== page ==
The rise of 5G is exciting, but taking full advantage of its potential is going to require carriers to expand their coverage into new parts of the RF spectrum. The FCC has been auctioning off the rights to some of these frequencies and has just completed the process for the 24GHz band while also announcing the winners of its 28GHz band auction. As was expected from the outset, AT&T, T-Mobile, and Verizon were the largest bidders and winners of the processes.
In total, the two sales generated revenue of $2.7 billion and will distribute more than 5,800 licenses for internet service providers to operate 5G services on the millimeter wave spectrum.
Super-regional carrier U.S. Cellular took away 282 24GHz licenses and 408 28GHz licenses for roughly $256 million. Verizon took away nine 24GHz and 1,066 28GHz licenses for about $520 million. AT&T bid the most out of the major networks, coughing up $982 million for 831 24GHz licenses. T-Mobile, however, won 1,346 24GHz and 865 28GHz licenses at a cost of $842 million. Sprint did not participate in either auction. The 24GHz results are provisional until the FCC officially declares winning bids.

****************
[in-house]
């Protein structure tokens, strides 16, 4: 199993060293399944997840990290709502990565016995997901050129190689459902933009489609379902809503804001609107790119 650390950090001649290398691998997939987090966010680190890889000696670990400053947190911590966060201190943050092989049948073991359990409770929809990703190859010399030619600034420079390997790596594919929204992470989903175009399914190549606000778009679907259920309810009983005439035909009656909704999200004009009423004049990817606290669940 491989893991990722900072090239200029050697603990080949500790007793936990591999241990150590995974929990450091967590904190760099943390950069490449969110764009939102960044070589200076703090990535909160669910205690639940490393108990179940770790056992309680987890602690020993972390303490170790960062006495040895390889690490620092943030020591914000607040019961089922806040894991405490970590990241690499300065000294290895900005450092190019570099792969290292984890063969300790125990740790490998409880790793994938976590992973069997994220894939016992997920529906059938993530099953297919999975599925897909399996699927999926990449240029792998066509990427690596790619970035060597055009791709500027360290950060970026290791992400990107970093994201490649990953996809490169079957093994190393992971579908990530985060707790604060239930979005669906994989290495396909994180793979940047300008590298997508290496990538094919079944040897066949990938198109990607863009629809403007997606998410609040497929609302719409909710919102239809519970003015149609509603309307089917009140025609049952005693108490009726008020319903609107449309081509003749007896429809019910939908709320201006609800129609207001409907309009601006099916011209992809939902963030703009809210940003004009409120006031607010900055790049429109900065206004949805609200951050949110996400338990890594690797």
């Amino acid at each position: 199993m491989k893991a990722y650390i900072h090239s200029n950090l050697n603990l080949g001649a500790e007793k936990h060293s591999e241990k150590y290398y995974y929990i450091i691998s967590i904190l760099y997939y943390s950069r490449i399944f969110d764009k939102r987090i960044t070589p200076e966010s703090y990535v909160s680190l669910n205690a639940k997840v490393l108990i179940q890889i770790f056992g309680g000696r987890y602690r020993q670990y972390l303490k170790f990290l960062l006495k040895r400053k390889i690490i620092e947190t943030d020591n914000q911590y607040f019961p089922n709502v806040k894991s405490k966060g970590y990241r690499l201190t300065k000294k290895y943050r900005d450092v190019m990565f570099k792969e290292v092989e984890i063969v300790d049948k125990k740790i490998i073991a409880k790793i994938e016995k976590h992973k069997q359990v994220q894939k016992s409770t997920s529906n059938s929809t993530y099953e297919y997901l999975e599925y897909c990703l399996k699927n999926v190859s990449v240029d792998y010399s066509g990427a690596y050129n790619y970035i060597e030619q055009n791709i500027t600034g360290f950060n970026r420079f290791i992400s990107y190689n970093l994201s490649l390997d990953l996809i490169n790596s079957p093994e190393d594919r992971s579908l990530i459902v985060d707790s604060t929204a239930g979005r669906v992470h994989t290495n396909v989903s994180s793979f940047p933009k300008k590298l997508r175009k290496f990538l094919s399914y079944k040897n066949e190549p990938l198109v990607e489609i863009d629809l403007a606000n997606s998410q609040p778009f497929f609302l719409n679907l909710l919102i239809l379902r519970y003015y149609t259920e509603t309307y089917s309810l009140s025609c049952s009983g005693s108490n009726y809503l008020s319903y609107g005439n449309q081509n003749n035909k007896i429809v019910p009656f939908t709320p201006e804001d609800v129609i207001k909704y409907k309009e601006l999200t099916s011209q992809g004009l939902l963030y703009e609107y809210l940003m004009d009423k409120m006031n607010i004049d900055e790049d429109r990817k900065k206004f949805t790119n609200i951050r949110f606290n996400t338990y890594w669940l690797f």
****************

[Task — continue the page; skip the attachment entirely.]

For T-Mobile, these batches of high-band frequency are key to its full 5G strategy, which currently relies on its low-band 600MHz spectrum as well as proposed merger partner Sprint's 2.5GHz cache. Those airwaves provide broad land coverage, but have limited potentials for speed. AT&T and Verizon are already operating millimeter wave networks and have been able to show off throughput of 1Gbps or more, though availability has been limited down to the city block or arena.
Pricing for each license is determined on a number of factors, including the population of the intended market area. For example, broadband company Windstream bid just over $27 million to get 116 24GHz and 106 28GHz licenses for relatively sparse regions. Satellite ISP Starry, which targets its services toward metropolitan areas, rounded up 104 24GHz plots for $48 million. Many rural and small carriers took part and were able to receive discounts of 15% and 25%, respectively, courtesy of the FCC.
Of course, these companies have only paid for the rights to transmit their 5G signals in the areas they're licensed to operate. They'll need to link up backhaul, antennae, and radios at major additional costs before any customer can begin using their 5G phone on that network.